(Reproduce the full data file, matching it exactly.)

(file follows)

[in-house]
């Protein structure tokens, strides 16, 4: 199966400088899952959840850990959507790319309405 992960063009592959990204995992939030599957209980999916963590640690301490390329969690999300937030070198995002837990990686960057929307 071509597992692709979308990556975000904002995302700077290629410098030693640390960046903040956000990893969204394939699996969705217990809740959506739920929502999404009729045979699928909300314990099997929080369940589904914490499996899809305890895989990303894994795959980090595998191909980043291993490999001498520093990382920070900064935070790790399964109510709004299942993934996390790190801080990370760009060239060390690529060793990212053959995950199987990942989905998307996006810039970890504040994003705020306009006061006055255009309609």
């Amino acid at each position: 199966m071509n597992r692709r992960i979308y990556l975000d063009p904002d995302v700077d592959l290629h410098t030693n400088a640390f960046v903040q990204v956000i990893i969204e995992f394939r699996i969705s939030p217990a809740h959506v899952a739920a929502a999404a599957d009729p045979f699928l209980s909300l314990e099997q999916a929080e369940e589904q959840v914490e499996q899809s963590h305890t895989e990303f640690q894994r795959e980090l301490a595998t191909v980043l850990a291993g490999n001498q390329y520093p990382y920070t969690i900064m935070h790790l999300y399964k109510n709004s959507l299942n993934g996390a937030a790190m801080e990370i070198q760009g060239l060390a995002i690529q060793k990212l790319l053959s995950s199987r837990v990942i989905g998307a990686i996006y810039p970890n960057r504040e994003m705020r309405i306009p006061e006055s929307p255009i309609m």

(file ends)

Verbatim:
[in-house]
């Protein structure tokens, strides 16, 4: 199966400088899952959840850990959507790319309405 992960063009592959990204995992939030599957209980999916963590640690301490390329969690999300937030070198995002837990990686960057929307 071509597992692709979308990556975000904002995302700077290629410098030693640390960046903040956000990893969204394939699996969705217990809740959506739920929502999404009729045979699928909300314990099997929080369940589904914490499996899809305890895989990303894994795959980090595998191909980043291993490999001498520093990382920070900064935070790790399964109510709004299942993934996390790190801080990370760009060239060390690529060793990212053959995950199987990942989905998307996006810039970890504040994003705020306009006061006055255009309609």
């Amino acid at each position: 199966m071509n597992r692709r992960i979308y990556l975000d063009p904002d995302v700077d592959l290629h410098t030693n400088a640390f960046v903040q990204v956000i990893i969204e995992f394939r699996i969705s939030p217990a809740h959506v899952a739920a929502a999404a599957d009729p045979f699928l209980s909300l314990e099997q999916a929080e369940e589904q959840v914490e499996q899809s963590h305890t895989e990303f640690q894994r795959e980090l301490a595998t191909v980043l850990a291993g490999n001498q390329y520093p990382y920070t969690i900064m935070h790790l999300y399964k109510n709004s959507l299942n993934g996390a937030a790190m801080e990370i070198q760009g060239l060390a995002i690529q060793k990212l790319l053959s995950s199987r837990v990942i989905g998307a990686i996006y810039p970890n960057r504040e994003m705020r309405i306009p006061e006055s929307p255009i309609m």